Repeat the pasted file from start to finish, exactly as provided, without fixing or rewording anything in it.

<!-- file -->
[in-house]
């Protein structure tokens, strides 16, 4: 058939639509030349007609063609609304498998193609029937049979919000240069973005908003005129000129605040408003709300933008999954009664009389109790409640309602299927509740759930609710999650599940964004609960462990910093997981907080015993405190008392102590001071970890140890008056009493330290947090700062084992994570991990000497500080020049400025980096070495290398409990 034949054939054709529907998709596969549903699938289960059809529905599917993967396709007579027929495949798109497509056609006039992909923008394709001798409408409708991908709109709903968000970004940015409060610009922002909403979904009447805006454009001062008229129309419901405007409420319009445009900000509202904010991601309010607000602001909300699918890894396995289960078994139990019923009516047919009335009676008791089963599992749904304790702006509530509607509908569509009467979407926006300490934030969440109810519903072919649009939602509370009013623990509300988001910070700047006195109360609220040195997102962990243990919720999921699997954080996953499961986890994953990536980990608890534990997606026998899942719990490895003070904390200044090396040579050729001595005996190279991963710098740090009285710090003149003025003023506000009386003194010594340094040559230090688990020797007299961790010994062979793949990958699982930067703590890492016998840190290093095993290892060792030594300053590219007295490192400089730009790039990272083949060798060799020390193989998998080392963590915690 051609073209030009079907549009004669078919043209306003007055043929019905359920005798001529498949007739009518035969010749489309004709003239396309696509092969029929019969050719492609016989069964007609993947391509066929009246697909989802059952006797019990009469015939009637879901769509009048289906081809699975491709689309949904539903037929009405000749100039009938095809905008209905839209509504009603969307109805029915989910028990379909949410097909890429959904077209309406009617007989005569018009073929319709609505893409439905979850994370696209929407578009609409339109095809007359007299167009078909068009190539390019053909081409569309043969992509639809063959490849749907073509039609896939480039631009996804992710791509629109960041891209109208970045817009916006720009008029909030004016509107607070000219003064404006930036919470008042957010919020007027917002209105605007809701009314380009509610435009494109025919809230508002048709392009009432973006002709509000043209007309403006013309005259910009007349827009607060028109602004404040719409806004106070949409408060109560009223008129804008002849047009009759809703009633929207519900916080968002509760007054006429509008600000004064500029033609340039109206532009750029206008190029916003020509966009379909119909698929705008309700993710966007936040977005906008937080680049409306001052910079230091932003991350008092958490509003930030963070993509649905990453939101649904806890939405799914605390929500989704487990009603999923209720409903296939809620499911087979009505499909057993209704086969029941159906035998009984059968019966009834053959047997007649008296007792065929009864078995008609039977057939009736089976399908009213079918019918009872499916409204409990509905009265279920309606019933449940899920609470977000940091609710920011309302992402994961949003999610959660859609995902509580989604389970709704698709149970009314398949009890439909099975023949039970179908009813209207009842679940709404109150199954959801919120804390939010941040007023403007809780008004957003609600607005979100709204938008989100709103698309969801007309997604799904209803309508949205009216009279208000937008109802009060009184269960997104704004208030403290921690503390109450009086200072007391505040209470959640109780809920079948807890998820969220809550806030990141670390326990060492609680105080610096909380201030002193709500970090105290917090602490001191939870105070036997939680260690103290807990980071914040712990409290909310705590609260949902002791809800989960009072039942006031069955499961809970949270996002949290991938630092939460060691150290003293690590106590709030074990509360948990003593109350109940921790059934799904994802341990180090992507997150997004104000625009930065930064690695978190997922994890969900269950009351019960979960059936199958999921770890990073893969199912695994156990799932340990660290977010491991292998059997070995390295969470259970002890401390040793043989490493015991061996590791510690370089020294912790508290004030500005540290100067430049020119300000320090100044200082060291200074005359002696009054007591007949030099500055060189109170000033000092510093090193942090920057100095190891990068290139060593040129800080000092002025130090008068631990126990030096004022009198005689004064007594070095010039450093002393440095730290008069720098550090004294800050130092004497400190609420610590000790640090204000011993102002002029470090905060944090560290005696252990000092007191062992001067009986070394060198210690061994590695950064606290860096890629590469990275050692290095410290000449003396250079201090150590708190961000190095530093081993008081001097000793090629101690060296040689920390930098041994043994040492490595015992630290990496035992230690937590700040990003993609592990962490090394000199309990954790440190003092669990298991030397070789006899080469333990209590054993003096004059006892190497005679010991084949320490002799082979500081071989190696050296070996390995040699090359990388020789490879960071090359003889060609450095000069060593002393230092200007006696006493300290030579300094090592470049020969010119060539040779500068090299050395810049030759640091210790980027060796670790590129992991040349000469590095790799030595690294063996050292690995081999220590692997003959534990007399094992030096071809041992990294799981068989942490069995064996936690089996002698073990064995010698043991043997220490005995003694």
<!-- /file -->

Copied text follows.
[in-house]
């Protein structure tokens, strides 16, 4: 058939639509030349007609063609609304498998193609029937049979919000240069973005908003005129000129605040408003709300933008999954009664009389109790409640309602299927509740759930609710999650599940964004609960462990910093997981907080015993405190008392102590001071970890140890008056009493330290947090700062084992994570991990000497500080020049400025980096070495290398409990 034949054939054709529907998709596969549903699938289960059809529905599917993967396709007579027929495949798109497509056609006039992909923008394709001798409408409708991908709109709903968000970004940015409060610009922002909403979904009447805006454009001062008229129309419901405007409420319009445009900000509202904010991601309010607000602001909300699918890894396995289960078994139990019923009516047919009335009676008791089963599992749904304790702006509530509607509908569509009467979407926006300490934030969440109810519903072919649009939602509370009013623990509300988001910070700047006195109360609220040195997102962990243990919720999921699997954080996953499961986890994953990536980990608890534990997606026998899942719990490895003070904390200044090396040579050729001595005996190279991963710098740090009285710090003149003025003023506000009386003194010594340094040559230090688990020797007299961790010994062979793949990958699982930067703590890492016998840190290093095993290892060792030594300053590219007295490192400089730009790039990272083949060798060799020390193989998998080392963590915690 051609073209030009079907549009004669078919043209306003007055043929019905359920005798001529498949007739009518035969010749489309004709003239396309696509092969029929019969050719492609016989069964007609993947391509066929009246697909989802059952006797019990009469015939009637879901769509009048289906081809699975491709689309949904539903037929009405000749100039009938095809905008209905839209509504009603969307109805029915989910028990379909949410097909890429959904077209309406009617007989005569018009073929319709609505893409439905979850994370696209929407578009609409339109095809007359007299167009078909068009190539390019053909081409569309043969992509639809063959490849749907073509039609896939480039631009996804992710791509629109960041891209109208970045817009916006720009008029909030004016509107607070000219003064404006930036919470008042957010919020007027917002209105605007809701009314380009509610435009494109025919809230508002048709392009009432973006002709509000043209007309403006013309005259910009007349827009607060028109602004404040719409806004106070949409408060109560009223008129804008002849047009009759809703009633929207519900916080968002509760007054006429509008600000004064500029033609340039109206532009750029206008190029916003020509966009379909119909698929705008309700993710966007936040977005906008937080680049409306001052910079230091932003991350008092958490509003930030963070993509649905990453939101649904806890939405799914605390929500989704487990009603999923209720409903296939809620499911087979009505499909057993209704086969029941159906035998009984059968019966009834053959047997007649008296007792065929009864078995008609039977057939009736089976399908009213079918019918009872499916409204409990509905009265279920309606019933449940899920609470977000940091609710920011309302992402994961949003999610959660859609995902509580989604389970709704698709149970009314398949009890439909099975023949039970179908009813209207009842679940709404109150199954959801919120804390939010941040007023403007809780008004957003609600607005979100709204938008989100709103698309969801007309997604799904209803309508949205009216009279208000937008109802009060009184269960997104704004208030403290921690503390109450009086200072007391505040209470959640109780809920079948807890998820969220809550806030990141670390326990060492609680105080610096909380201030002193709500970090105290917090602490001191939870105070036997939680260690103290807990980071914040712990409290909310705590609260949902002791809800989960009072039942006031069955499961809970949270996002949290991938630092939460060691150290003293690590106590709030074990509360948990003593109350109940921790059934799904994802341990180090992507997150997004104000625009930065930064690695978190997922994890969900269950009351019960979960059936199958999921770890990073893969199912695994156990799932340990660290977010491991292998059997070995390295969470259970002890401390040793043989490493015991061996590791510690370089020294912790508290004030500005540290100067430049020119300000320090100044200082060291200074005359002696009054007591007949030099500055060189109170000033000092510093090193942090920057100095190891990068290139060593040129800080000092002025130090008068631990126990030096004022009198005689004064007594070095010039450093002393440095730290008069720098550090004294800050130092004497400190609420610590000790640090204000011993102002002029470090905060944090560290005696252990000092007191062992001067009986070394060198210690061994590695950064606290860096890629590469990275050692290095410290000449003396250079201090150590708190961000190095530093081993008081001097000793090629101690060296040689920390930098041994043994040492490595015992630290990496035992230690937590700040990003993609592990962490090394000199309990954790440190003092669990298991030397070789006899080469333990209590054993003096004059006892190497005679010991084949320490002799082979500081071989190696050296070996390995040699090359990388020789490879960071090359003889060609450095000069060593002393230092200007006696006493300290030579300094090592470049020969010119060539040779500068090299050395810049030759640091210790980027060796670790590129992991040349000469590095790799030595690294063996050292690995081999220590692997003959534990007399094992030096071809041992990294799981068989942490069995064996936690089996002698073990064995010698043991043997220490005995003694």